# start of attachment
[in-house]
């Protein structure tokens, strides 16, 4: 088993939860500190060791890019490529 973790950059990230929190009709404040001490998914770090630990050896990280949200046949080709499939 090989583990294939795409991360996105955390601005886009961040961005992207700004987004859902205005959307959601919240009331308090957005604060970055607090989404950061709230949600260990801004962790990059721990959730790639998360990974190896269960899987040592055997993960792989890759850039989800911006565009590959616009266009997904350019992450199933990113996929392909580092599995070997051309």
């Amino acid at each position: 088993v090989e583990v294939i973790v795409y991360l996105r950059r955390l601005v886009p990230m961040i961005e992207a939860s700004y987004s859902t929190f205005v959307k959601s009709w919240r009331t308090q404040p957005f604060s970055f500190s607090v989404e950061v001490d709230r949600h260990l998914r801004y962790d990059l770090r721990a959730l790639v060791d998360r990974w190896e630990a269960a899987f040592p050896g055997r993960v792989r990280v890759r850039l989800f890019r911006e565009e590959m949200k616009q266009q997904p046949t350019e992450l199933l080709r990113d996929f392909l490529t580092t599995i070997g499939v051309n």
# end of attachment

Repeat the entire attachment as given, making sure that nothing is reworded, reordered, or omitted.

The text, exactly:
[in-house]
């Protein structure tokens, strides 16, 4: 088993939860500190060791890019490529 973790950059990230929190009709404040001490998914770090630990050896990280949200046949080709499939 090989583990294939795409991360996105955390601005886009961040961005992207700004987004859902205005959307959601919240009331308090957005604060970055607090989404950061709230949600260990801004962790990059721990959730790639998360990974190896269960899987040592055997993960792989890759850039989800911006565009590959616009266009997904350019992450199933990113996929392909580092599995070997051309």
């Amino acid at each position: 088993v090989e583990v294939i973790v795409y991360l996105r950059r955390l601005v886009p990230m961040i961005e992207a939860s700004y987004s859902t929190f205005v959307k959601s009709w919240r009331t308090q404040p957005f604060s970055f500190s607090v989404e950061v001490d709230r949600h260990l998914r801004y962790d990059l770090r721990a959730l790639v060791d998360r990974w190896e630990a269960a899987f040592p050896g055997r993960v792989r990280v890759r850039l989800f890019r911006e565009e590959m949200k616009q266009q997904p046949t350019e992450l199933l080709r990113d996929f392909l490529t580092t599995i070997g499939v051309n």